The day before Christmas songwriter and musician Vic Chesnutt took his own life. I was hesitant to write a memorial to him because I was so disappointed and hurt that he’d decided, again, to try to commit suicide. CelebStoner editor and Hempilation I/II producer Steve Bloom brought Vic’s death to my attention during the last week of 2009 and he wrote a nice memorial to Vic here.
Vic was one of dozens of major musicians who volunteered and lent their talent to creating Hempilation I and II (benefit compilation albums), two separate CDs of great cannabis-related music. Vic Chesnutt had been confined to a wheelchair as a partial quadriplegic since a 1983 car accident. He suffered terribly at times from never-ending chronic pain, infections, failed surgeries and bouts with pain medication addiction. He was a regular user of medical cannabis to help control his chronic pain, spasticity and inability to sleep through a night.
Vic’s contribution to Hempilation II was a little pro-medical cannabis diddy called ‘Weed To The Rescue‘.
The reason why I say that I’m disappointed and upset with Vic taking his own life is that, by many accounts from his friends, co-collaborators and his last CD (released late this past fall), he’d finally gotten over his dark desire to prematurely end his life. Many of the songs on At The Cut, including the haunting ‘Flirting With You All My Life‘, seemed to strongly signal that Vic wanted to live, more than he wanted to die.
In my view, one the best interviewers in the media is WHYY’s Terri Gross, host of the NPR-carried show ‘Fresh Air’. I was fortunate enough to catch her interview with Vic in early December, talking in detail with him about his difficult life, muses, multiple suicide attempts and the redemptive nature of his latest album, notably the amazingly personal song X.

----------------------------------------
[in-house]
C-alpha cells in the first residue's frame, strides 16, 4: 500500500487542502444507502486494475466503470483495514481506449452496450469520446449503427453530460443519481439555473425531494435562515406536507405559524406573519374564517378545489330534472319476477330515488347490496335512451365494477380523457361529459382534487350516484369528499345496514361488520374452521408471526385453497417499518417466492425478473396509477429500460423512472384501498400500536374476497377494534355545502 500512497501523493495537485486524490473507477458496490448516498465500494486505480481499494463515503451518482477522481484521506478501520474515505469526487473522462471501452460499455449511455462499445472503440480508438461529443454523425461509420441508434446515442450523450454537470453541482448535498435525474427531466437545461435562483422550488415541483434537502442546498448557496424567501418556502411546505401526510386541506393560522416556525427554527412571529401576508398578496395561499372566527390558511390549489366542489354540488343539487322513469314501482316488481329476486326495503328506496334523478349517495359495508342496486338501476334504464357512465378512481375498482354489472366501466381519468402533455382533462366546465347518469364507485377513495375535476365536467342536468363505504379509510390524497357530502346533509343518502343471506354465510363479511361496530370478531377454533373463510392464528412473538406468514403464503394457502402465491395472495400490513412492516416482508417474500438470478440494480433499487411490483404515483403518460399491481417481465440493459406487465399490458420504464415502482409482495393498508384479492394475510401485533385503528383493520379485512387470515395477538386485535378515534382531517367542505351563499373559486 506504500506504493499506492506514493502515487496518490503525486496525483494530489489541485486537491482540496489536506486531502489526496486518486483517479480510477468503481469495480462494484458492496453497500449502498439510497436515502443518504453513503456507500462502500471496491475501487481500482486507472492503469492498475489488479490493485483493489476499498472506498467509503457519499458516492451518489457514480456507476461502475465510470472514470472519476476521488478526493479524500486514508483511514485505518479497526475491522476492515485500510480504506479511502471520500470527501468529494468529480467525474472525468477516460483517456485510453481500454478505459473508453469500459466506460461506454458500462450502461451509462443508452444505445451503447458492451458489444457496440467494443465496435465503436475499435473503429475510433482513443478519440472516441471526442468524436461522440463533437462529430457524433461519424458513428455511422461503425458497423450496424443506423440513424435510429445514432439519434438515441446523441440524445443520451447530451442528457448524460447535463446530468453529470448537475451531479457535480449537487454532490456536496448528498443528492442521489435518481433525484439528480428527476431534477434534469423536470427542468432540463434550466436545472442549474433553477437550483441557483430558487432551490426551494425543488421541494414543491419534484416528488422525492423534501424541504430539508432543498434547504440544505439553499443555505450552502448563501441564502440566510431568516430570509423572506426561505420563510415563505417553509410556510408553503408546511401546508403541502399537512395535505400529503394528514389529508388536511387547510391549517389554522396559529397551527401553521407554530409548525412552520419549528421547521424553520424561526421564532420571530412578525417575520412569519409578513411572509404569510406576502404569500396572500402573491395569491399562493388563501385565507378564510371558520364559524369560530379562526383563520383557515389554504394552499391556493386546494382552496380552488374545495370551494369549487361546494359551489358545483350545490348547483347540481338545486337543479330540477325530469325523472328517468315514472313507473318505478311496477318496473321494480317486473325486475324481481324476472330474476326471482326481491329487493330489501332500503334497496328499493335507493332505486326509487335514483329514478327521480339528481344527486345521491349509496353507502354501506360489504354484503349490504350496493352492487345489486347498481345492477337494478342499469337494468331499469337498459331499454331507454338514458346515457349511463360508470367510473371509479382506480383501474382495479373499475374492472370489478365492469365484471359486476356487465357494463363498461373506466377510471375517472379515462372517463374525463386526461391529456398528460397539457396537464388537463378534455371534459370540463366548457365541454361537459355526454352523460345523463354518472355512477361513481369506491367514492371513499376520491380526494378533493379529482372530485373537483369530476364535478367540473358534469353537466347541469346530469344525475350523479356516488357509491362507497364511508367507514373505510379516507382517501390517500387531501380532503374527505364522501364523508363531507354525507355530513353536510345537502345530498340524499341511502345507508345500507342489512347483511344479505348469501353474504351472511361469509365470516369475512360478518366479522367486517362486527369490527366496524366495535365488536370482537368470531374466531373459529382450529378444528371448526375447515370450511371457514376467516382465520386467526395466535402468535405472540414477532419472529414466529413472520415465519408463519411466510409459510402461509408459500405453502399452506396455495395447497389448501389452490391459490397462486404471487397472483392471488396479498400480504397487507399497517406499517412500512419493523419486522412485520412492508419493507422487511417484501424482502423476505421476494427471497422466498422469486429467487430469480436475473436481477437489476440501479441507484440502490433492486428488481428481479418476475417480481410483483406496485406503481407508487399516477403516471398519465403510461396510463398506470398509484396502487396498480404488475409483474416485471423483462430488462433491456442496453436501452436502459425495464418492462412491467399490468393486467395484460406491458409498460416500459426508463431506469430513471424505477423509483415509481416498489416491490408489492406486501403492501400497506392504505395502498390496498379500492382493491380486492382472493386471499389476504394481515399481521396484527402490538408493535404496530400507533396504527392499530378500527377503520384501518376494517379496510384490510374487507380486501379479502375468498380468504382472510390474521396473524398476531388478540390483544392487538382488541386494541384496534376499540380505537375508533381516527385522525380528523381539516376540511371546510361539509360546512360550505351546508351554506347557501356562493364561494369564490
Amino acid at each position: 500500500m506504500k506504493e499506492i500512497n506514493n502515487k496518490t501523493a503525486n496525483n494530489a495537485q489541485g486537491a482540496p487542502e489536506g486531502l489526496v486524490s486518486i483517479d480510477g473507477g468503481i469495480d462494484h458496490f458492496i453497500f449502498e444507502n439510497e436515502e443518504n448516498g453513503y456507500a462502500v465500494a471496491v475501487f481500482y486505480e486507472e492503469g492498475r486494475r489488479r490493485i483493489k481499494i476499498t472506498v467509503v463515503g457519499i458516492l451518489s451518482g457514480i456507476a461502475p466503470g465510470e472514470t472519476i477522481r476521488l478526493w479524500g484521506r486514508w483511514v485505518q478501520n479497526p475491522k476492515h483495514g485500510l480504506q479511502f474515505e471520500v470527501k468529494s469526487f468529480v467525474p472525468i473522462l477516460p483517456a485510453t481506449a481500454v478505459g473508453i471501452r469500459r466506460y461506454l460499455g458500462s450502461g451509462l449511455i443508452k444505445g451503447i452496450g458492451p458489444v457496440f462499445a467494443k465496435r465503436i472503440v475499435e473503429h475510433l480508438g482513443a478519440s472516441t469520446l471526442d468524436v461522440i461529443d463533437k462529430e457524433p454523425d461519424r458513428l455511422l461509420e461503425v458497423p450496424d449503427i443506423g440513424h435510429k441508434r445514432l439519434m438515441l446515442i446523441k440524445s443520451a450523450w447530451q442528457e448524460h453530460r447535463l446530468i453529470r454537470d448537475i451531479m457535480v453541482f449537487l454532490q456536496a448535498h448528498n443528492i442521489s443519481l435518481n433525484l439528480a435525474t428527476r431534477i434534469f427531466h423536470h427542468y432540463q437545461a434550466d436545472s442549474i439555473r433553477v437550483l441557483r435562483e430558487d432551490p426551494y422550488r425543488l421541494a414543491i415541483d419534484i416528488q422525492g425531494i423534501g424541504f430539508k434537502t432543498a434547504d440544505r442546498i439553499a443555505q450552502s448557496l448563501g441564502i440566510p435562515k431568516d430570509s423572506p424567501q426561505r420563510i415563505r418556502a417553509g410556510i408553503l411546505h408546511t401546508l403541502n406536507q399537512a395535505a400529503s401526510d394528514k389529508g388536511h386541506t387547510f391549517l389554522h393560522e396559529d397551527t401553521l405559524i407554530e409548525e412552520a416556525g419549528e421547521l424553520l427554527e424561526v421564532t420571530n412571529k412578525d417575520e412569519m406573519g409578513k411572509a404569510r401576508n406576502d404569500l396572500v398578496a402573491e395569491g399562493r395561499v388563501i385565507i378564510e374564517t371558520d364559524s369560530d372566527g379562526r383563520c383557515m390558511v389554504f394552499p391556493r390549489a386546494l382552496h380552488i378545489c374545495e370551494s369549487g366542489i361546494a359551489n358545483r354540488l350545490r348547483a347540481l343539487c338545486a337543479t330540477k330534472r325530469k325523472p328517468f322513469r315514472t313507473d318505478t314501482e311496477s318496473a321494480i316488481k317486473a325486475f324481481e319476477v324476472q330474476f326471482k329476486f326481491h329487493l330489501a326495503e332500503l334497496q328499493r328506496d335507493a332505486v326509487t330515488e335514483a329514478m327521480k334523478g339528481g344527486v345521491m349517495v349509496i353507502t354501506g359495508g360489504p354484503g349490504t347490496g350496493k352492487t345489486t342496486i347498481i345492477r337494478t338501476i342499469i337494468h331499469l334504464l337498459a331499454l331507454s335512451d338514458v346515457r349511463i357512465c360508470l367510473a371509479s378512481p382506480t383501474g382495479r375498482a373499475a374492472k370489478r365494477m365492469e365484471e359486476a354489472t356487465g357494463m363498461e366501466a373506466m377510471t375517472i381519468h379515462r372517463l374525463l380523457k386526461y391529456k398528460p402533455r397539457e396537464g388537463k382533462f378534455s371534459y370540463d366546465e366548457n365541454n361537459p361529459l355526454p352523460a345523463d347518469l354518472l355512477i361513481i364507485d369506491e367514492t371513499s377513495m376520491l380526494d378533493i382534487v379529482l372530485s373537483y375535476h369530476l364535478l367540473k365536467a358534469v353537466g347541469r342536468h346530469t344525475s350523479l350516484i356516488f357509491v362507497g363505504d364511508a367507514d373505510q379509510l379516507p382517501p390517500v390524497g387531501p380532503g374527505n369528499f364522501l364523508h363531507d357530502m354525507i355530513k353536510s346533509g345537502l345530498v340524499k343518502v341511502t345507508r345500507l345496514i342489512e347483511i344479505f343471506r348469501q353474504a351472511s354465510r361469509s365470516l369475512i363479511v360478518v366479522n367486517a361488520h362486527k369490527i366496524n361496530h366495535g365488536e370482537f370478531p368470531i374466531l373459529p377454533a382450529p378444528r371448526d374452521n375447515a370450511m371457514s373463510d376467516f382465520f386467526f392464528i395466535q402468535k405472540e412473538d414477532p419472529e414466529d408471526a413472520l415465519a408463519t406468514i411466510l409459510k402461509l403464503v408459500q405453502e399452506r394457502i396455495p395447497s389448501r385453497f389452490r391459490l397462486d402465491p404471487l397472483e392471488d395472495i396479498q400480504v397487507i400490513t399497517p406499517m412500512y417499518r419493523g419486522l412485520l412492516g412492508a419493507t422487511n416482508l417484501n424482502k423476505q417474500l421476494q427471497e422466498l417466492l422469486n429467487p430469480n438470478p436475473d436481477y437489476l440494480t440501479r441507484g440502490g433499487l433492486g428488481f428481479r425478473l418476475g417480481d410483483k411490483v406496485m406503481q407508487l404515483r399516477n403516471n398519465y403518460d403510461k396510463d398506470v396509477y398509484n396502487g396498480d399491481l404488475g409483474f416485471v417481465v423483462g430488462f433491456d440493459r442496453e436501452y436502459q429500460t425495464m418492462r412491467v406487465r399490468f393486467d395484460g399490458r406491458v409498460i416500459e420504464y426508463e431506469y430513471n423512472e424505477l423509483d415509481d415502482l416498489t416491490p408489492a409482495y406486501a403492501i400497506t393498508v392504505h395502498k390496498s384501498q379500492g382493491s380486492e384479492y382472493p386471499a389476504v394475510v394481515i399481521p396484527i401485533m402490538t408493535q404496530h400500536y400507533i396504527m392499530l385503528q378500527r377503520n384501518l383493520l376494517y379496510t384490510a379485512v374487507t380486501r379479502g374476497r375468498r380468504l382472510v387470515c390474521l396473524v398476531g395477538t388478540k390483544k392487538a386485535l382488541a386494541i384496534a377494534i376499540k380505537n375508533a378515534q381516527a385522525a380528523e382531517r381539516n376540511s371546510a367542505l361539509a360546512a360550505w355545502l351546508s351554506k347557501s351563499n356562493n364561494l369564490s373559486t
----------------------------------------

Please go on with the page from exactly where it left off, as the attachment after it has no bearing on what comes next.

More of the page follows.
After listening to the interview, I was happy to hear what I thought was the resolution in Vic’s voice that any more suicide attempts were things of a difficult past that he had finally gotten beyond the day in/day out pain of his physically limited existence.
When I received the email from Steve indicating that Vic tried suicide again, and it unfortunately took this time, again, I became confused, disappointed and even a bit angry with Vic. I was not sure that I wanted to publicly acknowledge his passing.
But, then I listened on Thursday to Terri Gross’s ‘tribute’ show to Vic, featuring many of his fellow collaborators, and like me, they’re still equally confused and stinging from Vic’s death.
The last time I saw Vic was at a performance in Washington, DC a few years ago. He’d called me a few hours before the show and asked if I wanted to ‘hang out’ (our code for smoking a couple of joints before he went on stage to perform). When I arrived at the venue’s VIP dressing room area, Vic fired up a joint that smelled like burning human hair and ‘harshed’ my throat seriously. I suggested we try one of mine…after Vic’s first inhalation he coughed like he was going to collapse a lung…then he looked up at me, with his eyes watering and a huge grin creeping up his elfish face, he exclaimed “Holy shit…that must be NORML executive director-quality weed!”
After the warm-up act ended the venue’s staff came into the haze to inform Vic that he was up next, but they’d arranged for him to sit in a chair to perform on stage, rather than bring him up there in his more comfortable wheelchair. He asked me if I could pick him up and bring up on stage.
I’m not a terribly strong person, and I wondered whether I could actually lift him out of the wheelchair and bring him up onstage. I was amazed at how light he was and as I started to put him down into the chair at center stage and I said something to him like “Man, you weigh next to nothing!’
A roadie handed him his little guitar, and as he plugged into the sound system and pedals he looked up at me, smiling, and said “I guess I’m only made of blood, sweat, tears…and THC.’ Then, this little, totally frail, meek body started to create a wall of noise, sounds and electronic distortion that filled the entire concert hall.
I always marveled at how much life and enthusiasm seem to explode from Vic’s voice and guitar, considering his severe physical limitations, and it always gave me a strong degree of hope regarding the resilience of the human spirit.
I still believe in the power of one’s own existence to touch the lives of others in positive ways, but Vic’s death presents for me a new and challenging way to view life.